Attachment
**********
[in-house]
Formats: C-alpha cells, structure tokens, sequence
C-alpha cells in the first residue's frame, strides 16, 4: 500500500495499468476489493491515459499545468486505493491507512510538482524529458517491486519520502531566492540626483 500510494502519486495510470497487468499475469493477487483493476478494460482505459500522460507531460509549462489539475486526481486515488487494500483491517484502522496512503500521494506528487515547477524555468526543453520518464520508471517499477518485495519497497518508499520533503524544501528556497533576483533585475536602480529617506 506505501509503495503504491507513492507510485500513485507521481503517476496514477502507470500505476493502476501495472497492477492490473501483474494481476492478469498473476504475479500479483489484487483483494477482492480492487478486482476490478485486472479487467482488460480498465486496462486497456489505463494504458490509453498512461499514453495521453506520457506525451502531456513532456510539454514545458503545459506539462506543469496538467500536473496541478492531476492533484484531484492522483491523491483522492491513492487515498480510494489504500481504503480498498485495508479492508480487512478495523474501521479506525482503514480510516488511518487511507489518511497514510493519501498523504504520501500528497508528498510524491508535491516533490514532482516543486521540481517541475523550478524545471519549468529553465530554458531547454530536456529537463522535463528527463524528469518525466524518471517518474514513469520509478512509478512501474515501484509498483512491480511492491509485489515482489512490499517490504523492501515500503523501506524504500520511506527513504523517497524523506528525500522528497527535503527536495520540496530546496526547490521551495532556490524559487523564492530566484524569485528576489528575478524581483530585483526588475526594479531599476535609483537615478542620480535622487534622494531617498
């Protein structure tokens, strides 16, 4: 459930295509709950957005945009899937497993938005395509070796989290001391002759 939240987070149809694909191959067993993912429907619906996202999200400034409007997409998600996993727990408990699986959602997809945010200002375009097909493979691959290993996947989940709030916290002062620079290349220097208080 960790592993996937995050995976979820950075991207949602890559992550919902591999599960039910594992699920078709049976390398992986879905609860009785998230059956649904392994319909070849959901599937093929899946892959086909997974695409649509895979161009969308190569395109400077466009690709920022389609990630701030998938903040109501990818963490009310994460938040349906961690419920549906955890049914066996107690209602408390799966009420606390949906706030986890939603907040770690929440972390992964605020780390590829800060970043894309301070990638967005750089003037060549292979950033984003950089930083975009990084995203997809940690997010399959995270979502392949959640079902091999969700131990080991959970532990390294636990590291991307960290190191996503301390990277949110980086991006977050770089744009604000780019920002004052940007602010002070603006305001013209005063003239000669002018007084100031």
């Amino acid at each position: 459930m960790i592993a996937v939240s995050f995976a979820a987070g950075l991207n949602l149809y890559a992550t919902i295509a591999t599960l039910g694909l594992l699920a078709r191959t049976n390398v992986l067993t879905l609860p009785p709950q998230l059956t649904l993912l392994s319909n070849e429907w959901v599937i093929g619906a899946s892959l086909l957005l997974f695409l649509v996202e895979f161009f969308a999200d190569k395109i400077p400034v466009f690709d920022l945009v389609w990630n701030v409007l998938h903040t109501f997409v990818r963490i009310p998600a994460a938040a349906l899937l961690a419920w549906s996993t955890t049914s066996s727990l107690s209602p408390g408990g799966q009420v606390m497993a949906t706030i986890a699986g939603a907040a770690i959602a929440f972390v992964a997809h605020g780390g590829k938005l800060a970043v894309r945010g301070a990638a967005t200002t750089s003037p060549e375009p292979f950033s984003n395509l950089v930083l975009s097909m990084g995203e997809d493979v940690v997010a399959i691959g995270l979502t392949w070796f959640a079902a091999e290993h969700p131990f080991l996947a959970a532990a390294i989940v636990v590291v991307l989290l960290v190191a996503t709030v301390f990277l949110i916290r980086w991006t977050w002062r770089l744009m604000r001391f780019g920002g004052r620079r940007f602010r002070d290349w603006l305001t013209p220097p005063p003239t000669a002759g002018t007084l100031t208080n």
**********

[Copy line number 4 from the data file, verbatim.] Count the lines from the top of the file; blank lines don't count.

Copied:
């Protein structure tokens, strides 16, 4: 459930295509709950957005945009899937497993938005395509070796989290001391002759 939240987070149809694909191959067993993912429907619906996202999200400034409007997409998600996993727990408990699986959602997809945010200002375009097909493979691959290993996947989940709030916290002062620079290349220097208080 960790592993996937995050995976979820950075991207949602890559992550919902591999599960039910594992699920078709049976390398992986879905609860009785998230059956649904392994319909070849959901599937093929899946892959086909997974695409649509895979161009969308190569395109400077466009690709920022389609990630701030998938903040109501990818963490009310994460938040349906961690419920549906955890049914066996107690209602408390799966009420606390949906706030986890939603907040770690929440972390992964605020780390590829800060970043894309301070990638967005750089003037060549292979950033984003950089930083975009990084995203997809940690997010399959995270979502392949959640079902091999969700131990080991959970532990390294636990590291991307960290190191996503301390990277949110980086991006977050770089744009604000780019920002004052940007602010002070603006305001013209005063003239000669002018007084100031």